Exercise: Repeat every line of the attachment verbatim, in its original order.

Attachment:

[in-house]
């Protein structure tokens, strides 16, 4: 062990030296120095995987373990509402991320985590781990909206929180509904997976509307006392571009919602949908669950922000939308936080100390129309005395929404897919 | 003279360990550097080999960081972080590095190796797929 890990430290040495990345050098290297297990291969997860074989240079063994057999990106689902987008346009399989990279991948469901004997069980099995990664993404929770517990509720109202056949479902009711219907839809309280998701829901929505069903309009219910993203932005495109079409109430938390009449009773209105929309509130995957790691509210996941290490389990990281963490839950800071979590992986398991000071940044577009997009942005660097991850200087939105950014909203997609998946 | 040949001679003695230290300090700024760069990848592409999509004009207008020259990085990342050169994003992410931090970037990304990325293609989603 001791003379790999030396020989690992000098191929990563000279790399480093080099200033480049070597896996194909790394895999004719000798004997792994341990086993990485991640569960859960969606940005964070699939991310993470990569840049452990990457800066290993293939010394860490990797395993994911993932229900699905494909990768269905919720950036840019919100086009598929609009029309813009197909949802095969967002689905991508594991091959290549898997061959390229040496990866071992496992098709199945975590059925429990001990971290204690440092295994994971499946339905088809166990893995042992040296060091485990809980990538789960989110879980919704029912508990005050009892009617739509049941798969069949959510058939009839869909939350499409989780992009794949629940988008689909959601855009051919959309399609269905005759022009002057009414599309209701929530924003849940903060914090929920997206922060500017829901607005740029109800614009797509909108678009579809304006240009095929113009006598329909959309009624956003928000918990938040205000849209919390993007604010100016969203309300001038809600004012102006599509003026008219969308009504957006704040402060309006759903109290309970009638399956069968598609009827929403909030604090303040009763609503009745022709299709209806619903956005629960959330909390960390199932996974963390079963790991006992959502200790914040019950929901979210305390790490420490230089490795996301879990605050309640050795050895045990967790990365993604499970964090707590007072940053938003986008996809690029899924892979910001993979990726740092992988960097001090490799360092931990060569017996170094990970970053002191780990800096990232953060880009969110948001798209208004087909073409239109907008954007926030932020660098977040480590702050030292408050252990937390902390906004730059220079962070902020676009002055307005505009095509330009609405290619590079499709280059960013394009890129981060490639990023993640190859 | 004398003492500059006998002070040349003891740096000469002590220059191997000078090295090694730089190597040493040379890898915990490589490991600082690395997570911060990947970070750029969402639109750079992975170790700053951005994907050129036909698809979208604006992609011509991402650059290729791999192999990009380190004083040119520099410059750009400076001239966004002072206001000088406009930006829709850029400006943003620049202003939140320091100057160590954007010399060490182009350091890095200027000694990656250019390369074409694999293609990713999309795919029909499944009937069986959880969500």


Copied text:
[in-house]
């Protein structure tokens, strides 16, 4: 062990030296120095995987373990509402991320985590781990909206929180509904997976509307006392571009919602949908669950922000939308936080100390129309005395929404897919 | 003279360990550097080999960081972080590095190796797929 890990430290040495990345050098290297297990291969997860074989240079063994057999990106689902987008346009399989990279991948469901004997069980099995990664993404929770517990509720109202056949479902009711219907839809309280998701829901929505069903309009219910993203932005495109079409109430938390009449009773209105929309509130995957790691509210996941290490389990990281963490839950800071979590992986398991000071940044577009997009942005660097991850200087939105950014909203997609998946 | 040949001679003695230290300090700024760069990848592409999509004009207008020259990085990342050169994003992410931090970037990304990325293609989603 001791003379790999030396020989690992000098191929990563000279790399480093080099200033480049070597896996194909790394895999004719000798004997792994341990086993990485991640569960859960969606940005964070699939991310993470990569840049452990990457800066290993293939010394860490990797395993994911993932229900699905494909990768269905919720950036840019919100086009598929609009029309813009197909949802095969967002689905991508594991091959290549898997061959390229040496990866071992496992098709199945975590059925429990001990971290204690440092295994994971499946339905088809166990893995042992040296060091485990809980990538789960989110879980919704029912508990005050009892009617739509049941798969069949959510058939009839869909939350499409989780992009794949629940988008689909959601855009051919959309399609269905005759022009002057009414599309209701929530924003849940903060914090929920997206922060500017829901607005740029109800614009797509909108678009579809304006240009095929113009006598329909959309009624956003928000918990938040205000849209919390993007604010100016969203309300001038809600004012102006599509003026008219969308009504957006704040402060309006759903109290309970009638399956069968598609009827929403909030604090303040009763609503009745022709299709209806619903956005629960959330909390960390199932996974963390079963790991006992959502200790914040019950929901979210305390790490420490230089490795996301879990605050309640050795050895045990967790990365993604499970964090707590007072940053938003986008996809690029899924892979910001993979990726740092992988960097001090490799360092931990060569017996170094990970970053002191780990800096990232953060880009969110948001798209208004087909073409239109907008954007926030932020660098977040480590702050030292408050252990937390902390906004730059220079962070902020676009002055307005505009095509330009609405290619590079499709280059960013394009890129981060490639990023993640190859 | 004398003492500059006998002070040349003891740096000469002590220059191997000078090295090694730089190597040493040379890898915990490589490991600082690395997570911060990947970070750029969402639109750079992975170790700053951005994907050129036909698809979208604006992609011509991402650059290729791999192999990009380190004083040119520099410059750009400076001239966004002072206001000088406009930006829709850029400006943003620049202003939140320091100057160590954007010399060490182009350091890095200027000694990656250019390369074409694999293609990713999309795919029909499944009937069986959880969500």